Homer A. Jack

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Homer A. Jack (1916-1993)

"As the clouds of war gathered over Europe in 1937, Homer A. Jack, a young Cornell graduate student, found himself teaching at a small college in Athens. He was completing his Ph.D. in biology and visited Europe to finish his thesis on the biological field stations of the world. On a tour of the continent at the end of the following school year, he visited Stalin's Russia, Hitler's Germany, and Mussolini's Italy. In Moscow, the authorities confiscated his camera, in Germany and Austria he witnessed overt anti-Semitism, and in Italy he observed ominous signs of spreading fascism. The lessons he learned about totalitarianism far outweighed the knowledge he acquired of the local flora and fauna...

"In 1942 Homer began attending meetings of the Fellowship of Reconciliation at the University of Chicago whose organizers included George Houser, James Farmer, and Bayard Rustin. Although primarily a pacifist organization, the FOR cell focused on racism in the local community, especially housing discrimination and segregated restaurants and lunch counters. Out of these meetings was born CORE, the Congress on Racial Equality, which introduced Gandhian techniques of nonviolence to the United States. In 1943 Homer helped organize the first civil rights sit- in and participated in the first Freedom Ride in the Border States and South in 1947...

"In 1952 Homer made the first of three trips to Africa, visiting South Africa and tracing the roots of Gandhian nonviolence and meeting African freedom fighters. His subsequent books, The Wit and Wisdom of Gandhi and The Gandhi Reader, helped introduce a generation of Americans to the father of nonviolence, including a young Alabama preacher, Martin Luther King. In then French Equatorial Africa, Homer visited Dr. Albert Schweitzer and was instrumental in helping to convince him to speak out against nuclear testing. Schweitzer's condemnation of atomic and hydrogen testing in his acceptance speech for the Nobel Peace Prize in Oslo electrified the world...

"In 1959 Homer resigned from the Evanston Unitarian Church at the height of his popularity and moved to New York. He served as associate director of the American Committee on Africa for a year with George Houser, his old FOR colleague. But with the escalation of the Cold War, he soon accepted the post as executive director of the National Committee for a Sane Nuclear Policy. With Norman Cousins, Norman Thomas, and other veteran peace leaders, he orchestrated the national campaign against nuclear testing as President Kennedy and Chairman Khrushchev unleashed a new round of atmospheric explosions...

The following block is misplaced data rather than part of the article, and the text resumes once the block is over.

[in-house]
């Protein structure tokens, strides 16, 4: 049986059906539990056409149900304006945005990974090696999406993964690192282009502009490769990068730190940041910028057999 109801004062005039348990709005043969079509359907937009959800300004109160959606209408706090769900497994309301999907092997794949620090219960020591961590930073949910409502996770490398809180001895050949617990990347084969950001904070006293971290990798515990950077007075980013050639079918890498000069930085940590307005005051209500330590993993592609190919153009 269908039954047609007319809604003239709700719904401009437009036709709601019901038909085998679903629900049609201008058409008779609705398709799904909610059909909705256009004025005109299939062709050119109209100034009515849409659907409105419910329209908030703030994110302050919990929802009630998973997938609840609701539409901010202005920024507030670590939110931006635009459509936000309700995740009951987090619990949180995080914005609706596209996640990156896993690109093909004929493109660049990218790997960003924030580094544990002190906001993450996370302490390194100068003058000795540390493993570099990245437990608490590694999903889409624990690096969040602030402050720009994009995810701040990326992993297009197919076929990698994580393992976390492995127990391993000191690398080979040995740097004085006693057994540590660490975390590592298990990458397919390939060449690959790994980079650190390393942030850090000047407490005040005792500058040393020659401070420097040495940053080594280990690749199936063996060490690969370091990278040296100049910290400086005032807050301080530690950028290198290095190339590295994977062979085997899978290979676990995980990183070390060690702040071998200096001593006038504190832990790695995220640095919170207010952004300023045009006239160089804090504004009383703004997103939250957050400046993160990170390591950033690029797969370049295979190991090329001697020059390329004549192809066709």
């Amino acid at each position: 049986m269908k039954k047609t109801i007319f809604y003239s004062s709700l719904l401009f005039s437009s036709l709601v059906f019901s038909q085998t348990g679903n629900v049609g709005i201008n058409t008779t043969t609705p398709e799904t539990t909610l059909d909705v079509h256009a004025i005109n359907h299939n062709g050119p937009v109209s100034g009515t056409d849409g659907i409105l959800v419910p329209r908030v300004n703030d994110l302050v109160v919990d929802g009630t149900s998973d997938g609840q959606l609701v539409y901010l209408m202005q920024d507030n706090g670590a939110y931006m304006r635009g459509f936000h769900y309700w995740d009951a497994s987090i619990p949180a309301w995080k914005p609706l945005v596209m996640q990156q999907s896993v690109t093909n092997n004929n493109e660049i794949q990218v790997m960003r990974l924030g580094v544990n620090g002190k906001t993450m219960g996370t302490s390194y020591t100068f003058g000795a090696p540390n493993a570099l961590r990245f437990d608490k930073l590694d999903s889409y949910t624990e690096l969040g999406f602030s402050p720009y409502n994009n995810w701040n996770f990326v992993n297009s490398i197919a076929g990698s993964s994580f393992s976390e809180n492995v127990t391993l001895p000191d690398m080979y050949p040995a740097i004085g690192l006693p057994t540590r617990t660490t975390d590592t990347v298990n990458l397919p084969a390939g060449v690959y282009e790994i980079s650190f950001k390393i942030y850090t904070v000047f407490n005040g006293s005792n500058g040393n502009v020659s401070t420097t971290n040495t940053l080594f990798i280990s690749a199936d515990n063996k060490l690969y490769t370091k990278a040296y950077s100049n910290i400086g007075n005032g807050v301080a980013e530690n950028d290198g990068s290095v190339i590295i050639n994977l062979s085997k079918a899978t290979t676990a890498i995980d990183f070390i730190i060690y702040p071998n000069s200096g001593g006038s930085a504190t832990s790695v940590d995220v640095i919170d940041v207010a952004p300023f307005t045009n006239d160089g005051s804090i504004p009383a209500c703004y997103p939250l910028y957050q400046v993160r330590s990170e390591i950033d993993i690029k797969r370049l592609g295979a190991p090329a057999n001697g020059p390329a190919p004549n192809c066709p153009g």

"In 1965 Homer moved to Boston to become director of the Social Responsibility Department of the Unitarian Universalist Association during an era marked by unparalleled interfaith cooperation and internal denominational conflict...

"As the UUA closed ranks, a new conservative administration took power and Homer was fired. Homer returned to the international stage and accepted the position of Secretary-General of the newly founded World Conference on Religion and Peace (WCRP) in New York. In this role, he brought together leaders of the world's faiths to speak out on war and peace and social issues, carrying on the dream of the World Parliament of Religion that met in Chicago in 1893. Once again, Homer found himself working the corridors of the United Nations, where he lobbied delegates on arms control and religious freedom, ghost wrote speeches for Security Council members, and founded the NGO Committee on Disarmament. On one occasion, he found himself in charge of a boatload of Vietnamese refugees who had been rescued by a WCRP-chartered vessel but could not find port. Following his divorce in the early 1970s, Homer married Ingebord Belk, a German Quaker who had worked for Amnesty International and UNICEF." [1]

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References

  1. Homer A. Jack, harvardsquarelibrary, accessed September 1, 2009.